TICAREX: Exposiciones laborales a agentes cancerígenos y plaguicidas en Costa Rica

The European data system CAREX takes the workforce of a country grouped into 55 economic sectors according to the International Economic Activity Classification (IEAC) of the United Nations, the second 1968 revision and through the application of proportions of workers exposed to 139 carcinogenic...

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Autores Principales: Chaves-Arce, Jorge, Partanenb, T., Wessling, C., Chaverri, F., Monge, P., Ruepert, C., Aragón, A., Kogevinas, M., Hogstedt, C., Kauppinen, T.
Formato: Artículo
Idioma: Español
Publicado: Archivos de prevención de riesgos laborales 2014
Materias:
Acceso en línea: http://hdl.handle.net/2238/3289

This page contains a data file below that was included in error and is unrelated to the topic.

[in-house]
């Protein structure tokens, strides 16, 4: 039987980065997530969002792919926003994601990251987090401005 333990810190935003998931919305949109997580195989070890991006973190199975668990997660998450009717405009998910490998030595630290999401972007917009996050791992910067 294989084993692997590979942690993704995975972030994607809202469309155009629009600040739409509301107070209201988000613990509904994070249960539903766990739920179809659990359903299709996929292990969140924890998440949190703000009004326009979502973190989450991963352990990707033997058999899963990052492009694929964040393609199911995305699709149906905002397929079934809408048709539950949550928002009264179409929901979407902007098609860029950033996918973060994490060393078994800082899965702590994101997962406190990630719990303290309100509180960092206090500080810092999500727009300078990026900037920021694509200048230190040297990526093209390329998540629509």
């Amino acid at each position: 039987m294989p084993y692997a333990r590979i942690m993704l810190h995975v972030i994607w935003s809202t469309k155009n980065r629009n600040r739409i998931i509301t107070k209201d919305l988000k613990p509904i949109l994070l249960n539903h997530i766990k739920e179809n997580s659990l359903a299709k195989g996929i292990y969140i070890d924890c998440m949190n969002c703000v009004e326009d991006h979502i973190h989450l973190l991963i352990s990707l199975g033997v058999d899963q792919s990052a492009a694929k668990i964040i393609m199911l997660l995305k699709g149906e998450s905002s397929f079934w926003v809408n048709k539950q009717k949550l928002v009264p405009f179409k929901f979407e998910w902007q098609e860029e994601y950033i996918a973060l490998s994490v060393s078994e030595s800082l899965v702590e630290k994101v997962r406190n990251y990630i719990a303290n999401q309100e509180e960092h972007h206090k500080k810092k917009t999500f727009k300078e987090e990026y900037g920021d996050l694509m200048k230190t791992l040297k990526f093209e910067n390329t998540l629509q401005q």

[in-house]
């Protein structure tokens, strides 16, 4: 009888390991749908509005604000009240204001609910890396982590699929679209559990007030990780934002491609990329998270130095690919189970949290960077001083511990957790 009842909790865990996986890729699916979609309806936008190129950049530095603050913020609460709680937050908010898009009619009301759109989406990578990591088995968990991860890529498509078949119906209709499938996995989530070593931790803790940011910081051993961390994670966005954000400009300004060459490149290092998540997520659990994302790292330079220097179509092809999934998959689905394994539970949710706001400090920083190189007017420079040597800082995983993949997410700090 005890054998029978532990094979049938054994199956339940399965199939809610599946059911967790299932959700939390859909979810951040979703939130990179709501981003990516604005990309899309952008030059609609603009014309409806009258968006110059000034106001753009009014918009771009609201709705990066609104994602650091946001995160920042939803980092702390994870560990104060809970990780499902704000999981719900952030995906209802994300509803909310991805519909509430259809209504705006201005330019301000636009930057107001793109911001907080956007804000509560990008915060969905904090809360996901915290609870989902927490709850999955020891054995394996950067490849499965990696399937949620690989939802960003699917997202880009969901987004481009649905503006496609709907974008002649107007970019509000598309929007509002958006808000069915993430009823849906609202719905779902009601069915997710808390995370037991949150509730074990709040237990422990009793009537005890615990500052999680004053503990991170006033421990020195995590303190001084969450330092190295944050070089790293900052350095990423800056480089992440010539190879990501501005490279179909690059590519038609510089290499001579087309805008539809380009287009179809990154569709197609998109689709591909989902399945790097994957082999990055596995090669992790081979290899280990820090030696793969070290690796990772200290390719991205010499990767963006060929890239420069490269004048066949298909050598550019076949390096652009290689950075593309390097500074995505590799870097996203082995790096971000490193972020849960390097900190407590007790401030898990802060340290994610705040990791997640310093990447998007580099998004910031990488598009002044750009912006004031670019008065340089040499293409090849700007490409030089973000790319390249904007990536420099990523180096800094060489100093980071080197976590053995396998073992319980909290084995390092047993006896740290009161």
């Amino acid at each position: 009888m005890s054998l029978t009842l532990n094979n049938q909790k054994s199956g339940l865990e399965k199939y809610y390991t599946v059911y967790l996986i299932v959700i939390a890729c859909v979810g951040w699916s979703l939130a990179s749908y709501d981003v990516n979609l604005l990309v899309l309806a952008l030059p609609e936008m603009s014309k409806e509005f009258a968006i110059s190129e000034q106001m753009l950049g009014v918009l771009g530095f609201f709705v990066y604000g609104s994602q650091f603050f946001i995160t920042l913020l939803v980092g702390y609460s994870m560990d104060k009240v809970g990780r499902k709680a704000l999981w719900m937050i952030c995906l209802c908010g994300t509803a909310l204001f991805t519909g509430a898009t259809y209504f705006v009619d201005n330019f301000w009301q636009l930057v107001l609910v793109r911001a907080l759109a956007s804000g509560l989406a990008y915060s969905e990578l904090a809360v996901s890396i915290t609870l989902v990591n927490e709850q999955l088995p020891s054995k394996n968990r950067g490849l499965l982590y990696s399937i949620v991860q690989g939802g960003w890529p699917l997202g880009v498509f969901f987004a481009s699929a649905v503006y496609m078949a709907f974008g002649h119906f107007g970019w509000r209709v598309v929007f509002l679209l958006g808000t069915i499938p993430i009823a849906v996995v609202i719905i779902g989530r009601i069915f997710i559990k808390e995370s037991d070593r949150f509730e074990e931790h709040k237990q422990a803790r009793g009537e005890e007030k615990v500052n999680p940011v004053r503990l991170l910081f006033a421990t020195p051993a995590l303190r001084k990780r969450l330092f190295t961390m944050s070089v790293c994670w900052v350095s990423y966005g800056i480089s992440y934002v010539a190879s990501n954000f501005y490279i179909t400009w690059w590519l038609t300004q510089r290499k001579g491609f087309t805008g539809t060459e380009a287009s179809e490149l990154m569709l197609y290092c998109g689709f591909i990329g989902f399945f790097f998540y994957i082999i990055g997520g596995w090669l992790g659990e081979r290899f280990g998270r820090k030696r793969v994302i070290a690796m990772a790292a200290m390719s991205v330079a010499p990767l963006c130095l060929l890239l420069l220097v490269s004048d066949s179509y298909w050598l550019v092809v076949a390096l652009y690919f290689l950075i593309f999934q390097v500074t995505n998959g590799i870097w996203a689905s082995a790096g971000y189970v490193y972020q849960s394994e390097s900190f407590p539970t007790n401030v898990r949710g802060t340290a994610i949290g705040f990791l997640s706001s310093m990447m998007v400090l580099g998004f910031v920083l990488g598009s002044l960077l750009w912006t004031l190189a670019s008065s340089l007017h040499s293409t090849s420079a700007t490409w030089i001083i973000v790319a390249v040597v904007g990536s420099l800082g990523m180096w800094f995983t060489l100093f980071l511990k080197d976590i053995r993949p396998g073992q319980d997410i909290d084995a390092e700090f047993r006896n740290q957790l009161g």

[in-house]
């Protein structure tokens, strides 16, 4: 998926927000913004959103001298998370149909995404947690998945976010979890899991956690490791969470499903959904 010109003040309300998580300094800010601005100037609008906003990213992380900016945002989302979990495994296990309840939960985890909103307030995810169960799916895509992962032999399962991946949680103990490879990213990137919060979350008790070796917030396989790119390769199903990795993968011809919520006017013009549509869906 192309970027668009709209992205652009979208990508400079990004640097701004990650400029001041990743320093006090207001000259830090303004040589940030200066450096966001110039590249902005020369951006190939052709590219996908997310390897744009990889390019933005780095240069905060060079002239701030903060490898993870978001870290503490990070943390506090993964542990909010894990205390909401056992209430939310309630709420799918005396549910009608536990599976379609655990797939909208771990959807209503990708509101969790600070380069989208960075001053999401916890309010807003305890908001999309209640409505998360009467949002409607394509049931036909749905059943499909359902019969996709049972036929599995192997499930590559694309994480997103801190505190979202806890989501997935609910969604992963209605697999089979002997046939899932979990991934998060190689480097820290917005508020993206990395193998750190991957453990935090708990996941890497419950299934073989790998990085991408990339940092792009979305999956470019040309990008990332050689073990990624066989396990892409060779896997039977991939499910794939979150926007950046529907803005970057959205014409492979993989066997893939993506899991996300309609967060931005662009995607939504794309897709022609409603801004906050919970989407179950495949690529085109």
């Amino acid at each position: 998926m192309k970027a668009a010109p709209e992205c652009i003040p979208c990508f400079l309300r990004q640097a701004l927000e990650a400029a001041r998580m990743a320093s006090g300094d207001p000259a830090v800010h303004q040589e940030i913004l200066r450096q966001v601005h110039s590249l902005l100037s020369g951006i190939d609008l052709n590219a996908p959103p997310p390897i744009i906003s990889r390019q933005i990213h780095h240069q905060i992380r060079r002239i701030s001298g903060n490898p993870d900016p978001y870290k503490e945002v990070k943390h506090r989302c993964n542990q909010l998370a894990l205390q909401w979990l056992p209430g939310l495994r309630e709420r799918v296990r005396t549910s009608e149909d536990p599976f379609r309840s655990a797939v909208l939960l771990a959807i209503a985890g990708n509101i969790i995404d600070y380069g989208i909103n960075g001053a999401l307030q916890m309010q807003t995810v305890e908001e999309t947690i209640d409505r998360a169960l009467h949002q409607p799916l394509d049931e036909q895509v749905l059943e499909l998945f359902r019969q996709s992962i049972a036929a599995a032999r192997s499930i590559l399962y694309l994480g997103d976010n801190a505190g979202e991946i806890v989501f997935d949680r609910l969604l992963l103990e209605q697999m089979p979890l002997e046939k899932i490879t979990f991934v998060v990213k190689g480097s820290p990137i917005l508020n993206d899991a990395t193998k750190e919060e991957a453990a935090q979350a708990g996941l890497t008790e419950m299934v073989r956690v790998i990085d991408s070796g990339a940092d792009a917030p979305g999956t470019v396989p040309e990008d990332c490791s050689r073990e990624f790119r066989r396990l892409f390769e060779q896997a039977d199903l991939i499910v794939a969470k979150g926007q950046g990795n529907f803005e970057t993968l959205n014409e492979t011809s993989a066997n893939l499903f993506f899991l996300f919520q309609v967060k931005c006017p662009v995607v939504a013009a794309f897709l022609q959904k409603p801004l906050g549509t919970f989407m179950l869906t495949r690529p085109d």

Sumario: The European data system CAREX takes the workforce of a country grouped into 55 economic sectors according to the International Economic Activity Classification (IEAC) of the United Nations, the second 1968 revision and through the application of proportions of workers exposed to 139 carcinogenic agents based on data from industrial hygiene studies, converting it into the total workforce exposed to carcinogens by sector. . In this article we describe a modification and extension of of the CAREX system in order to calculate the number of workers exposed to carcinogens in Costa Rica. It is the first use of CAREX outside Europe (TICAREX) in Costa Rica, Central America, for 27carcinogens and 7 groups of pesticides thought to be of interest for the country, with separate estimations for men and women. The most frequent agents of exposure for the 1.3 million workers of Costa Rica were solar radiation (333,000 workers); diesel exhaust (278,000); paraquat and diquat (175,000); environmental tobacco smoke (71,000); hexavalent chromium compounds (55,000); benzene (52,000); mancozeb, maneb and zineb (49,000); chlorothalonil (38,000); wood dust (32,000); quartz (27,000); benomyl (19,000); lead and its inorganic compounds (19,000); tetrachloroethylene (18,000); and polycyclic aromatic hydrocarbons (17,000). Owing to the different occupational distribution between the genders, exposures to formaldehyde, radon and methylene chloride were more frequent than pesticides, hexavalent chromium, wood dust, and quartz in women. Agriculture, construction, personal and domestic services, manufacture of wood products, mining, forestry, fishing, manufacture of electrical products, and bars and restaurants were sectors with frequent exposures. Substantial reduction of occupational and environmental exposures to these agents would significantly improve public and occupational health. Reduction of occupational exposures is usually also followed by improvement of environmental quality. Monitoring of exposures and health of workers and the general public is an essential element in the control of environmental contamination and human exposures.